Your Employment Rights: The Federal Family and Medical Leave Act

Your Employment Rights: The Federal Family and Medical Leave ActThe federal Family and Medical Leave Act is a law that was enacted by Congress in 1993 to provide employees with the right to take off work for certain medical reasons without fear of losing their jobs. The Act applies to public sector employers and to private employers with 50 employees or more, and seeks to help employees strike a balance between their work and family lives.

The Act provides that an employee who has worked for a covered employer for at least 12 months and has worked 1,250 hours during the immediately preceding 12 months has the right to take up to 12 weeks of unpaid leave for one of the following reasons:

  • The birth and care of a child;
  • The placement for adoption of a child with the employee;
  • To care for an immediate family member who suffers from a serious health condition;
  • For the employee to take leave due to his or her own serious health condition; and
  • For a qualifying urgent event resulting from the fact that an immediate family member is on active duty or called to active service as a military member.

In addition to the above, an employee may take as much as 26 workweeks during one 12 month period to care for an immediate family member who is a military service member who has a serious injury or illness. This eligibility also applies to next of kin relatives such as cousins, aunts, uncles, or other blood relatives.

The 12 months of employment need not have been continuous for the employee to be eligible. The service can be cumulative over a period of time, but any service that preceded a seven or more year break does not count. The 1,250 hours, however, must have been within the 12 month period preceding the date of the requested leave. Employers may require that paid leave for sick or vacation purposes, that is offered as an employee benefit, be counted toward the entitlement to FMLA leave.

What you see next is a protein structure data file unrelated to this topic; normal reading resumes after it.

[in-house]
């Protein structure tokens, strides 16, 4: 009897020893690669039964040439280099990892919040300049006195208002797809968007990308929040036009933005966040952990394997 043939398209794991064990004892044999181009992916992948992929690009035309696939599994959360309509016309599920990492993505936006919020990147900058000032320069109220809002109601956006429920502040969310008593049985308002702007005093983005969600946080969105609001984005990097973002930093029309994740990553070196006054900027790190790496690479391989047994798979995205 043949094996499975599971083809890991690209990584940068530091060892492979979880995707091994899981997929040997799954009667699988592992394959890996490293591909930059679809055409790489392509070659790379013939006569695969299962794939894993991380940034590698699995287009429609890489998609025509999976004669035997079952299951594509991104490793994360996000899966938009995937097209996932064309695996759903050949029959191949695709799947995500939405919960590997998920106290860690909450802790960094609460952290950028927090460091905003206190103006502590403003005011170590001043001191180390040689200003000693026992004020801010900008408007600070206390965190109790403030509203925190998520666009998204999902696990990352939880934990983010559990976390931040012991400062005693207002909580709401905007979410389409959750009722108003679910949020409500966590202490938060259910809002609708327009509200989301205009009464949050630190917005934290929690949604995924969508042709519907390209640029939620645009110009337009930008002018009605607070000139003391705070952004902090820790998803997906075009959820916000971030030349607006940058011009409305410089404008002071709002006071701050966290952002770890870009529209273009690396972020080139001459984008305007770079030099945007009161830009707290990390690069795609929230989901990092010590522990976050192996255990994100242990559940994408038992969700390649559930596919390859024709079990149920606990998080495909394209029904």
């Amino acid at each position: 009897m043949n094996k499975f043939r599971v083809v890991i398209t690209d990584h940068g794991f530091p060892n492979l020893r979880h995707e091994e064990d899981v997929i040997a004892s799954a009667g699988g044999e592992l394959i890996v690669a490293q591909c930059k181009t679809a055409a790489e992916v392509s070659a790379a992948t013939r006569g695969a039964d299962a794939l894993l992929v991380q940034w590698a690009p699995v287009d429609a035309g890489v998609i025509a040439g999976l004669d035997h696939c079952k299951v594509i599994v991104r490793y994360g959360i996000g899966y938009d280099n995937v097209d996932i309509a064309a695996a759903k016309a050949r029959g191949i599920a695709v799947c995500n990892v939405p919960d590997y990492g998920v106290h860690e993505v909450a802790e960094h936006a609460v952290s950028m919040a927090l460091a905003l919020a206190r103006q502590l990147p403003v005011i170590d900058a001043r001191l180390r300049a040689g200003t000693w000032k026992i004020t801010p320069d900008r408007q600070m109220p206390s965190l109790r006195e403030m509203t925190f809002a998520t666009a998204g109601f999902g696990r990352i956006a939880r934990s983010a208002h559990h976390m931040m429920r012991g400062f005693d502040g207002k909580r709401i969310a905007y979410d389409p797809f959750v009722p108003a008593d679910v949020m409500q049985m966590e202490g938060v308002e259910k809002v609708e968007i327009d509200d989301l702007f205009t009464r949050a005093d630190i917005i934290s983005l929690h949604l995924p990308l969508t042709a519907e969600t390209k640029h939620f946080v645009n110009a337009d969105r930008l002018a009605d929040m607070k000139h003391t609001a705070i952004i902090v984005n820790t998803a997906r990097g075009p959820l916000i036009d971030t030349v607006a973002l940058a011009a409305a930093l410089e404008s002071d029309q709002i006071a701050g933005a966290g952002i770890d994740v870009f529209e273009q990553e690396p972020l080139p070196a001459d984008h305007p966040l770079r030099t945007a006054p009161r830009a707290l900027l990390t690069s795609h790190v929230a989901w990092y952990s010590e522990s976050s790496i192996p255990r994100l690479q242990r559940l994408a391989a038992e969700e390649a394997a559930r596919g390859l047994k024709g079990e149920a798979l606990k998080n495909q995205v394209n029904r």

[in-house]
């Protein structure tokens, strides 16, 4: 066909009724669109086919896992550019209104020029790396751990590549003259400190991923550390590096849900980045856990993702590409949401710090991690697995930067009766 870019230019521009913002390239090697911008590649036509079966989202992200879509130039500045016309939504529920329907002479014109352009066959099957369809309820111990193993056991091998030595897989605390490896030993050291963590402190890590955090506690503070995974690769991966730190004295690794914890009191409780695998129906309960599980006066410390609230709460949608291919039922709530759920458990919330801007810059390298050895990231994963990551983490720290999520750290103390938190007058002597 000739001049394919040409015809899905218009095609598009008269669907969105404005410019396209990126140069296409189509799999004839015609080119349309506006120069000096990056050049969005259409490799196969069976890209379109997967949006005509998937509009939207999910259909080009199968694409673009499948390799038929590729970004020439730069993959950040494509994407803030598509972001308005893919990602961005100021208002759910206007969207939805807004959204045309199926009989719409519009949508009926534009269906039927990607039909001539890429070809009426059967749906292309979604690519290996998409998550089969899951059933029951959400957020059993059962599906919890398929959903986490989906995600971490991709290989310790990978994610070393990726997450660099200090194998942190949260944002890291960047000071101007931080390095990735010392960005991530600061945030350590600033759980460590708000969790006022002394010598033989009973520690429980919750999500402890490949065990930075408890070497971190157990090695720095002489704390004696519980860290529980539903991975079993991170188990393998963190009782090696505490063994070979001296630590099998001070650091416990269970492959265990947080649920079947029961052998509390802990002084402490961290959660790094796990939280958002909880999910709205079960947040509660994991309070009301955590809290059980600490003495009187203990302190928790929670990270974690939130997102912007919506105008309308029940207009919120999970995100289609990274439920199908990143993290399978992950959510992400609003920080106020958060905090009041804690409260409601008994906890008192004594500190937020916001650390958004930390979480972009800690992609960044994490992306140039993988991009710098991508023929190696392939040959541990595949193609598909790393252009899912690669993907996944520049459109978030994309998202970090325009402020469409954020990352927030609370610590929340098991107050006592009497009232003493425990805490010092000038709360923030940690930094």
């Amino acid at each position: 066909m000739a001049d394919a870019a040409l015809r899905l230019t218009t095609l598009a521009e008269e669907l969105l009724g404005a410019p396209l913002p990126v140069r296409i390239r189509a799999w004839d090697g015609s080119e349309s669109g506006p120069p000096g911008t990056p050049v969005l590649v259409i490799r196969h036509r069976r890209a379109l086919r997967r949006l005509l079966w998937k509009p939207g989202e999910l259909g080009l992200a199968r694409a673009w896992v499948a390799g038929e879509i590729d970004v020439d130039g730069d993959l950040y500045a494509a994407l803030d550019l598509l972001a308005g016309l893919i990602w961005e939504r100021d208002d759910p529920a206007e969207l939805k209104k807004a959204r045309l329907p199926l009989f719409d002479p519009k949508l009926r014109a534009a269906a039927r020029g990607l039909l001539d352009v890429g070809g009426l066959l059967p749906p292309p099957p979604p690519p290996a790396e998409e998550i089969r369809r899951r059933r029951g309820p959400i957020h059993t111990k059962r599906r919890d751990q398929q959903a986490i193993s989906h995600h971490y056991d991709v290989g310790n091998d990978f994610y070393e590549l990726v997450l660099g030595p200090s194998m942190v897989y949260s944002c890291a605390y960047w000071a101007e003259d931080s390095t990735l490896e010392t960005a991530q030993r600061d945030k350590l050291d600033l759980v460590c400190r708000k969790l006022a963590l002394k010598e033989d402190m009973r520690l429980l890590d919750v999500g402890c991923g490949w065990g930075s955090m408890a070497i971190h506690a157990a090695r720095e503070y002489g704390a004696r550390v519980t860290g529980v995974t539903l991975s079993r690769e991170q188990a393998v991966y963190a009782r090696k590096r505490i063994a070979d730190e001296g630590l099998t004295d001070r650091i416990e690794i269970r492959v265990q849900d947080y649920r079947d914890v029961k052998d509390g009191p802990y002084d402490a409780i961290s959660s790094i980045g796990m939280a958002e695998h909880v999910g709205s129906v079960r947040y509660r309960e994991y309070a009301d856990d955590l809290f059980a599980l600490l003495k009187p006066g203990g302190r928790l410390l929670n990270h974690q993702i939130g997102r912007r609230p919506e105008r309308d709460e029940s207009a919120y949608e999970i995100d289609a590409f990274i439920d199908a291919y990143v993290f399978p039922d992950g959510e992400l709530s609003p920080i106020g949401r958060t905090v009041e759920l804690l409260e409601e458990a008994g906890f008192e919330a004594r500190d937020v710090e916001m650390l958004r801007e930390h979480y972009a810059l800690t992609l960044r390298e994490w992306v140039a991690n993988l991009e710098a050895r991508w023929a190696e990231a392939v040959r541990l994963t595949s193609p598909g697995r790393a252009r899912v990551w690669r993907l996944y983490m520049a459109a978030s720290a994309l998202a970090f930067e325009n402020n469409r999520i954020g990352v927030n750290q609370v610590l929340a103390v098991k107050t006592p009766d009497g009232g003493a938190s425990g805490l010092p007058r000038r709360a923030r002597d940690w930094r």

There have been recent legal developments impacting the application of the FMLA as it relates to the definition of spouse. The United States Department of Labor had amended its rules in February 2015 to include in its definition a partner in a legal same sex-sex marriage. Although there was an initial legal challenge to the rule by several states, the United States Supreme Court’s landmark ruling on same-sex marriage validated the new rule.

Contact us today to speak with an experienced labor law attorney in Sacramento.

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Labor Law Office, APC

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Sacramento, CA 95821

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2017-12-13T21:46:39+00:00 August 12th, 2015|General Labor Law|